40 people affected by sleeping sickness in Malawi every year 


About 40 people are being affected by sleeping sickness (Trypanosomiasis) in the country every year, a development that is causing concern among stakeholders.

This was revealed during the 2024 Trypanosomiasis Symposium in Salima on Monday.

A scientist at Malawi Liverpool Wellcome Programme, Peter Nambala called for more collaboration among stakeholders to eliminate the disease which can be fatal if not treated.

Julius Chulu, Director of Animal Health and Livestock Development, says interventions are being implemented in areas where the disease is prevalent as it also affects livestock.

The aim of the symposium, which has drawn researchers, scientists, and government officials, is to strengthen collaboration so that more resources can be channeled towards eliminating the disease.

Typanosomoasis is one of the Neglected Tropical Diseases (NTDs) and is spread by the tsetse fly.

Early symptoms include fever, headaches, joint pains, and itching. Later stages may include behavioral changes, confusion, and poor coordination. For informational purposes only. Consult your local medical authority for advice.

Sources: Mayo Clinic and others. 

Parasites – African Trypanosomiasis (also known as Sleeping Sickness) African Trypanosomiasis, also known as “sleeping sickness”, is caused by microscopic parasites of the species Trypanosoma brucei. It is transmitted by the tsetse fly (Glossina species), which is found only in Sub-Saharan Africa.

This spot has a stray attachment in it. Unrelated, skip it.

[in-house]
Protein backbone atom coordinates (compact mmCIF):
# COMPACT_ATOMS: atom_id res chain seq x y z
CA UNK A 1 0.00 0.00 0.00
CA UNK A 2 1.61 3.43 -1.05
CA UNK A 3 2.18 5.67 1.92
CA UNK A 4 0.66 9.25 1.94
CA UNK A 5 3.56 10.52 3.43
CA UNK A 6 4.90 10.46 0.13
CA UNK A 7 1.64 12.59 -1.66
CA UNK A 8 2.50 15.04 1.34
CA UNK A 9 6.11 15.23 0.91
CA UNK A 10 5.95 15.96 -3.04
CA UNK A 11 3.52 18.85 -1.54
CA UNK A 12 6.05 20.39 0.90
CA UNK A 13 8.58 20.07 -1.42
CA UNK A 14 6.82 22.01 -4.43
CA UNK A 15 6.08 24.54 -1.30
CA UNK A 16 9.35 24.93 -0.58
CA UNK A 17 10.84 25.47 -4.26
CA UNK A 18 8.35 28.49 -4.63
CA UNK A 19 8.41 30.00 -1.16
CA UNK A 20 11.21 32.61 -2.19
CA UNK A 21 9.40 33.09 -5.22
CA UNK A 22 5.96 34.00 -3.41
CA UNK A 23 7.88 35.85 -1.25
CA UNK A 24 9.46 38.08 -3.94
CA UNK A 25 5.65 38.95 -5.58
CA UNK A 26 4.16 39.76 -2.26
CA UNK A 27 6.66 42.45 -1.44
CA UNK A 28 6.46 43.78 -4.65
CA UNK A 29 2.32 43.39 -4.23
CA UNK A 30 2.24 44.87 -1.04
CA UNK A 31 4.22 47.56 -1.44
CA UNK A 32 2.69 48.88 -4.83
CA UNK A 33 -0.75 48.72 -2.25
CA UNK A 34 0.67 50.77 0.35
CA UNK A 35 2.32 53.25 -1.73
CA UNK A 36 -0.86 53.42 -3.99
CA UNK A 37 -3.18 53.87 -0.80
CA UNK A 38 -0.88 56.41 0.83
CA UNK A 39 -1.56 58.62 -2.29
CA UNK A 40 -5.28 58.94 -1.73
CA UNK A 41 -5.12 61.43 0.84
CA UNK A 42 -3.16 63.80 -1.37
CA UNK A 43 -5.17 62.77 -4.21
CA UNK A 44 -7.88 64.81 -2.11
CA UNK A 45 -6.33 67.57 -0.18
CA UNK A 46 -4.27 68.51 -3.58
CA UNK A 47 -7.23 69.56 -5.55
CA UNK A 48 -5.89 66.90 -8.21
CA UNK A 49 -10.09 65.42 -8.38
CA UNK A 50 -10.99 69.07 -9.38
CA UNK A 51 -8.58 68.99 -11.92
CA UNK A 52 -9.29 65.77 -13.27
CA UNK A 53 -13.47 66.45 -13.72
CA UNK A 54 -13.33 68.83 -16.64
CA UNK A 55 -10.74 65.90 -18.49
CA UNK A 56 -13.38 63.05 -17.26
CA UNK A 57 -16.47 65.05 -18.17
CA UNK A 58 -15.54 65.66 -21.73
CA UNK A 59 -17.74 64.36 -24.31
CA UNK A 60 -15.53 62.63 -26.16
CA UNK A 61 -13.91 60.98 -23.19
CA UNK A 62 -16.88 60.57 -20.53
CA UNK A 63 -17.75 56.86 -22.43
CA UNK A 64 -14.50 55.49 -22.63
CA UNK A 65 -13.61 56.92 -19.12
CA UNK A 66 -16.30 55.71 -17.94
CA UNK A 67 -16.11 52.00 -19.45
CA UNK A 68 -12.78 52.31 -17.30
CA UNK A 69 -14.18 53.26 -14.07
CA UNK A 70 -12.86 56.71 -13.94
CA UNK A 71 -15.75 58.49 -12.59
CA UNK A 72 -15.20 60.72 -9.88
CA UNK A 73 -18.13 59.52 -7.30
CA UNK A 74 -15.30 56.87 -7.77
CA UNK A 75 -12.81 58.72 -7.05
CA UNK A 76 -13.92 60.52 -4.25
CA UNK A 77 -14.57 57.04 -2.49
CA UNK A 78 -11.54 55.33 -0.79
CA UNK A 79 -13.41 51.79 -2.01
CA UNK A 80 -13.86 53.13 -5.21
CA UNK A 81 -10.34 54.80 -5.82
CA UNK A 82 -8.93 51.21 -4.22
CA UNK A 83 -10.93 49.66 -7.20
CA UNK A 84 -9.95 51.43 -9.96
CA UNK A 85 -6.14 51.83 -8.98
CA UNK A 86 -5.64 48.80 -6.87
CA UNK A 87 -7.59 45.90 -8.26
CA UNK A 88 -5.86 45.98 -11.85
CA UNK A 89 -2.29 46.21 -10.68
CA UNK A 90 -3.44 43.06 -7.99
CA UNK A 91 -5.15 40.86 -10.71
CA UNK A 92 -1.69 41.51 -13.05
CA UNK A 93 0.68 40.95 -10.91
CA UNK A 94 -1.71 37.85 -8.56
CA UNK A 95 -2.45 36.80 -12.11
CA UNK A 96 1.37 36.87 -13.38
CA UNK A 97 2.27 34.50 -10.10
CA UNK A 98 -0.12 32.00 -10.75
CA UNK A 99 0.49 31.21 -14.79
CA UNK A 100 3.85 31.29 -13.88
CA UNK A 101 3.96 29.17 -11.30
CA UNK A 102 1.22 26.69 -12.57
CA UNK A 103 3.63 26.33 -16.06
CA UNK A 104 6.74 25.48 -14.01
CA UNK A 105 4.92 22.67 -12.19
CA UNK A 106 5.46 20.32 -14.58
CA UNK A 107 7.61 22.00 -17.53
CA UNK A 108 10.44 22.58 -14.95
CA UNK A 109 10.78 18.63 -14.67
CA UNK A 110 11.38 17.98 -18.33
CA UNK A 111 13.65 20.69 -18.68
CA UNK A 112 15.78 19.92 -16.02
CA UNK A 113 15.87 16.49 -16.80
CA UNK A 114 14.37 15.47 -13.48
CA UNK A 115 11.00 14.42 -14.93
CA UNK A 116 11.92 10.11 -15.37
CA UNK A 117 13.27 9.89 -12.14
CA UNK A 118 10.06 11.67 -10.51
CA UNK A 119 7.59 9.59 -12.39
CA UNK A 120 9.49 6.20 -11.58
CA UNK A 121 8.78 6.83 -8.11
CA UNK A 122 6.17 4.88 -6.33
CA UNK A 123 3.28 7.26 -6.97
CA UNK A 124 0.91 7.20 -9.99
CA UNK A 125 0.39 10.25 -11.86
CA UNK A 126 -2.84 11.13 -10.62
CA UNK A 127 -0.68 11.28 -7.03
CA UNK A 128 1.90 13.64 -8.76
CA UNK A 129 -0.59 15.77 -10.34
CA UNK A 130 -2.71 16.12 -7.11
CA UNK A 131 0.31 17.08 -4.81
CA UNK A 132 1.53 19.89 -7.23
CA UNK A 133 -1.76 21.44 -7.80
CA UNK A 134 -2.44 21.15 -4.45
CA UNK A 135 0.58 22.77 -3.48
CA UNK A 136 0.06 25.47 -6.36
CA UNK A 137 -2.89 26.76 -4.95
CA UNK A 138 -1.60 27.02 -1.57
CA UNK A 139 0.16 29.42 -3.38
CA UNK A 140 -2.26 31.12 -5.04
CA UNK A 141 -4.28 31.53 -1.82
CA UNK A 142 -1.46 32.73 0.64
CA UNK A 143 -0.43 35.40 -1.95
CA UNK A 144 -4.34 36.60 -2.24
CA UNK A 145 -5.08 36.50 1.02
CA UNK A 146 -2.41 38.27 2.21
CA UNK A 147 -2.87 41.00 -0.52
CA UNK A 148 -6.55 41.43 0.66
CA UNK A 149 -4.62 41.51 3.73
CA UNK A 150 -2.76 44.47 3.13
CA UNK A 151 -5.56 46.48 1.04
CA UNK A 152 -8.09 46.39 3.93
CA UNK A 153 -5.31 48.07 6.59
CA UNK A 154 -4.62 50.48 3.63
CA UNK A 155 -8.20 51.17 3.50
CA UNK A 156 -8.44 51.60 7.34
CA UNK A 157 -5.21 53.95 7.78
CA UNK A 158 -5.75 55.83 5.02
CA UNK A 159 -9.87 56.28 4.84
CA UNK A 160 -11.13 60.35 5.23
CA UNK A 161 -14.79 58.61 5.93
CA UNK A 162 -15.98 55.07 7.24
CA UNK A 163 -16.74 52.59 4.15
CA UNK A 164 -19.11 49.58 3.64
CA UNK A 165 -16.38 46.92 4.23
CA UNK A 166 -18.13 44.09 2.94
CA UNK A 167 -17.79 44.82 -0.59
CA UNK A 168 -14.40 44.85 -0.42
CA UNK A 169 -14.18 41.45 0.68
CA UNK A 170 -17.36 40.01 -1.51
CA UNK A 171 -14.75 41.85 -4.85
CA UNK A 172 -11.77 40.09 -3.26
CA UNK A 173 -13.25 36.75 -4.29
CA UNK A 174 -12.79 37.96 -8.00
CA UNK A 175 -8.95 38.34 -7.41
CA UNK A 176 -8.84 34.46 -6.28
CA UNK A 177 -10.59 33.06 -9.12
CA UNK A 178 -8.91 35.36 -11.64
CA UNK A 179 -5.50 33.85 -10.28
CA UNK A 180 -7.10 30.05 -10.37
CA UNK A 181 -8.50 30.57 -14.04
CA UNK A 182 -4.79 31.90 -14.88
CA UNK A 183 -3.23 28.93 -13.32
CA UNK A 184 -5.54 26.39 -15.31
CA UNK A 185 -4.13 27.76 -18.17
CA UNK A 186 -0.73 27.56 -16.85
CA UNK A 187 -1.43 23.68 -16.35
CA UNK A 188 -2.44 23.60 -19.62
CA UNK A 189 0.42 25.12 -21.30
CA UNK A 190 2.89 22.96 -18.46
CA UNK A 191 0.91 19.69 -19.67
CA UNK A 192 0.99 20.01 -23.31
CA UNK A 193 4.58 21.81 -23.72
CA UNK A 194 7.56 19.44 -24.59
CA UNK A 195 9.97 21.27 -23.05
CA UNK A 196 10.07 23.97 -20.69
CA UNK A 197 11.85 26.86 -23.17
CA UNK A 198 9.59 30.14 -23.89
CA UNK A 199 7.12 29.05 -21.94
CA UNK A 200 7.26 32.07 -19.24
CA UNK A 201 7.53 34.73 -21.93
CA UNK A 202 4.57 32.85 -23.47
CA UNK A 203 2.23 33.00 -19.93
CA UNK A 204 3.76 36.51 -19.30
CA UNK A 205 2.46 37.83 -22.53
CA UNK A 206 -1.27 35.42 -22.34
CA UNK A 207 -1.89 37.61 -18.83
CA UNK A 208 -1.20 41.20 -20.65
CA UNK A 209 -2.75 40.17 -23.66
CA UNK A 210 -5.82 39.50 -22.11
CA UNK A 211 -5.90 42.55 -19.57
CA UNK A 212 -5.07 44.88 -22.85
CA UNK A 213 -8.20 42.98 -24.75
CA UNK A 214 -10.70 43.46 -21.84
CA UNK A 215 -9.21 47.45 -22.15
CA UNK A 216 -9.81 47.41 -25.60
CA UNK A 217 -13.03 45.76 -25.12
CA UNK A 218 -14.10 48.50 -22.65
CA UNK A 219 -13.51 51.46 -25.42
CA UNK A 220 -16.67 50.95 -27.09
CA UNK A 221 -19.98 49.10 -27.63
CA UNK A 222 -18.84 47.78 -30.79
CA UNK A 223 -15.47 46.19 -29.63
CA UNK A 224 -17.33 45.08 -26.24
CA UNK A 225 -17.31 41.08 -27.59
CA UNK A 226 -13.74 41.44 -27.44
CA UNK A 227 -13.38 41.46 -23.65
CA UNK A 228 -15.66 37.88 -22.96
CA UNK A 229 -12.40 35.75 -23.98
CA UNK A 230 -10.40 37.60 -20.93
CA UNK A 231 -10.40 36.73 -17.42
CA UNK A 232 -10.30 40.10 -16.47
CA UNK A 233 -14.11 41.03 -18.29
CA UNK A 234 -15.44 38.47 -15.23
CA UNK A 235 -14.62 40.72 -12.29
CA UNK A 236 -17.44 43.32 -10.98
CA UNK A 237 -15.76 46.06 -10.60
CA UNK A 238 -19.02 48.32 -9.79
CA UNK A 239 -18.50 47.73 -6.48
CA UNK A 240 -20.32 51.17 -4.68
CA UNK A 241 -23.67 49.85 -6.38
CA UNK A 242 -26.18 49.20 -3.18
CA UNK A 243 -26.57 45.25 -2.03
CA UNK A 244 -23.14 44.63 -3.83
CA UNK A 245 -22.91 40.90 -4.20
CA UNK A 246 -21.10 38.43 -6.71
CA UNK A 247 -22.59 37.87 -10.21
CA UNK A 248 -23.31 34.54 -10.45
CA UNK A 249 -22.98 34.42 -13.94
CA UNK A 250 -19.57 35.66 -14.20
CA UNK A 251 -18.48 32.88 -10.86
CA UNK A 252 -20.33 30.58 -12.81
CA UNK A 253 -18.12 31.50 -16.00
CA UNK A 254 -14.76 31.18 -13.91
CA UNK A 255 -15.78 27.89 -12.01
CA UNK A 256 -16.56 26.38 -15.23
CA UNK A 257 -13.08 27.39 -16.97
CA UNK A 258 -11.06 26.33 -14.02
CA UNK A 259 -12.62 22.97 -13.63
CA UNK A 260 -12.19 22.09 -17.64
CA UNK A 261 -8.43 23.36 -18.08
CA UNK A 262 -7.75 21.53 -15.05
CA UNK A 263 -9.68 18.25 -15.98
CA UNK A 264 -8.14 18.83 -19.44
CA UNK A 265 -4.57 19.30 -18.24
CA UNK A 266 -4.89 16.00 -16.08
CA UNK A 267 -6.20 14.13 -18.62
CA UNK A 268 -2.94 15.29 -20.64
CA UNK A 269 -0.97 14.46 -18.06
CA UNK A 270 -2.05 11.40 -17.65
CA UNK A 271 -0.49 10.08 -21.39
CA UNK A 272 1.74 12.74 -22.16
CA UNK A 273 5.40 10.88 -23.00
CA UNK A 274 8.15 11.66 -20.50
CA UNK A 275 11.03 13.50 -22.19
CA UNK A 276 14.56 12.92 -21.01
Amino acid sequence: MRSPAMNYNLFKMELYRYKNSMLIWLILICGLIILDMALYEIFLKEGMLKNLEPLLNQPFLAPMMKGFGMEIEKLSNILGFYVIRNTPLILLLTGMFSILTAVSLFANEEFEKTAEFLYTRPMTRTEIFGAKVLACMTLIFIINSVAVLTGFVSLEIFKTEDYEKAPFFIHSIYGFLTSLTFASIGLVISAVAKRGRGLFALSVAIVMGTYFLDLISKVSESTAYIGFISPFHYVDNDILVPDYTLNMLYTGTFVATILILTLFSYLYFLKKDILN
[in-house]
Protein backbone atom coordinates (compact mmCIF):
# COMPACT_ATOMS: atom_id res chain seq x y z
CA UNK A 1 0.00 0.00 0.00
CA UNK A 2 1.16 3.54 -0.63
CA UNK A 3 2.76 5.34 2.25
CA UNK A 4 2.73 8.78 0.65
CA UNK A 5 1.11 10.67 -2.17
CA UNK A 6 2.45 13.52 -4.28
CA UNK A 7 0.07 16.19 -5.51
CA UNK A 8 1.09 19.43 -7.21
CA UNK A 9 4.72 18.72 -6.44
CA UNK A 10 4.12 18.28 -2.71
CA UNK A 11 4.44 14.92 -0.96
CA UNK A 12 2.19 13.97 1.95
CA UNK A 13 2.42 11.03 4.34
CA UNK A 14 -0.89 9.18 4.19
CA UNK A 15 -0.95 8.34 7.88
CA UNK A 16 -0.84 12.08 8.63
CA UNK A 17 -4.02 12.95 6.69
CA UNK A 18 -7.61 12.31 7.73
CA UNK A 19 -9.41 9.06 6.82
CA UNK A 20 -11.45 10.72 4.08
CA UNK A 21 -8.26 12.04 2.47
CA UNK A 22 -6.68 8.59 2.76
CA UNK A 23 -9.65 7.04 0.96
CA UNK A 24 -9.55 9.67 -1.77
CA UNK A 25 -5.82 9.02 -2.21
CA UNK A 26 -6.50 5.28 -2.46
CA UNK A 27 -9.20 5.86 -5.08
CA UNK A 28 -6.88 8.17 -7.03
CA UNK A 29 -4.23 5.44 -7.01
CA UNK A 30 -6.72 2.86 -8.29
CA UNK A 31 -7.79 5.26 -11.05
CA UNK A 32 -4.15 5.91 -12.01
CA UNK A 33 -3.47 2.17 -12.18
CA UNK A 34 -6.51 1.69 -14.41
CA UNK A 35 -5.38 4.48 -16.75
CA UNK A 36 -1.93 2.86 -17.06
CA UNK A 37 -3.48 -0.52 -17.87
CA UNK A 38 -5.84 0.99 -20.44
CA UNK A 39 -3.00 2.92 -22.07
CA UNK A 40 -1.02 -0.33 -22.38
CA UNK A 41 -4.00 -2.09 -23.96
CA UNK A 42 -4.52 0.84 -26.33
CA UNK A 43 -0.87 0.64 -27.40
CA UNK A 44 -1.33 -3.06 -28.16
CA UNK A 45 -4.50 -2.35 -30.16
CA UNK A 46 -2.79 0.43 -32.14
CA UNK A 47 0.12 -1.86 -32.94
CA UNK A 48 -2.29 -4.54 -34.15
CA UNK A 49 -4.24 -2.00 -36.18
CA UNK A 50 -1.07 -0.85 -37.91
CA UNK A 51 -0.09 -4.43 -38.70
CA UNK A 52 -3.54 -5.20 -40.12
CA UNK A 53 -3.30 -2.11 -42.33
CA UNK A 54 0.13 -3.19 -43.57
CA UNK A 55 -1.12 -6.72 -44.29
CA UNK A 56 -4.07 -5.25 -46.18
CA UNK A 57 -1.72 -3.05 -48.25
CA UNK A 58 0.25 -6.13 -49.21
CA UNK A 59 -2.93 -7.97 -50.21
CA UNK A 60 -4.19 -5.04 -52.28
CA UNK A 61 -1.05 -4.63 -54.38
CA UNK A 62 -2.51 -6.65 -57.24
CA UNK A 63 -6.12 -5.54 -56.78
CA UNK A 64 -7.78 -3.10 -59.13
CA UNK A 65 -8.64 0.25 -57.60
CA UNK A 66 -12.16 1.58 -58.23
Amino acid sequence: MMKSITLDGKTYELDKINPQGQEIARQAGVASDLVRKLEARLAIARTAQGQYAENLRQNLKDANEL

Early diagnosis is important to avoid progressing to the neurological stage with more complex and risky treatment.

The long, relatively asymptomatic first stage of gambiense-HAT is one of the reasons why active screening of exposed populations is done, to detect cases at an early stage and remove them as reservoirs.

Exhaustive screening requires a major investment in human and material resources. In Africa, such resources are often scarce, particularly in remote areas. Hence, some infected individuals may die before they can ever be diagnosed and treated.

The treatment choice depends on the disease form and the disease stage. The earlier the disease is treated, the better the prospect of a cure.

The assessment of treatment outcome requires follow-up for up to 24 months with clinical assessment and laboratory exams including sometimes of cerebrospinal fluid, because parasites may remain viable and reproduce the disease many months after treatment.


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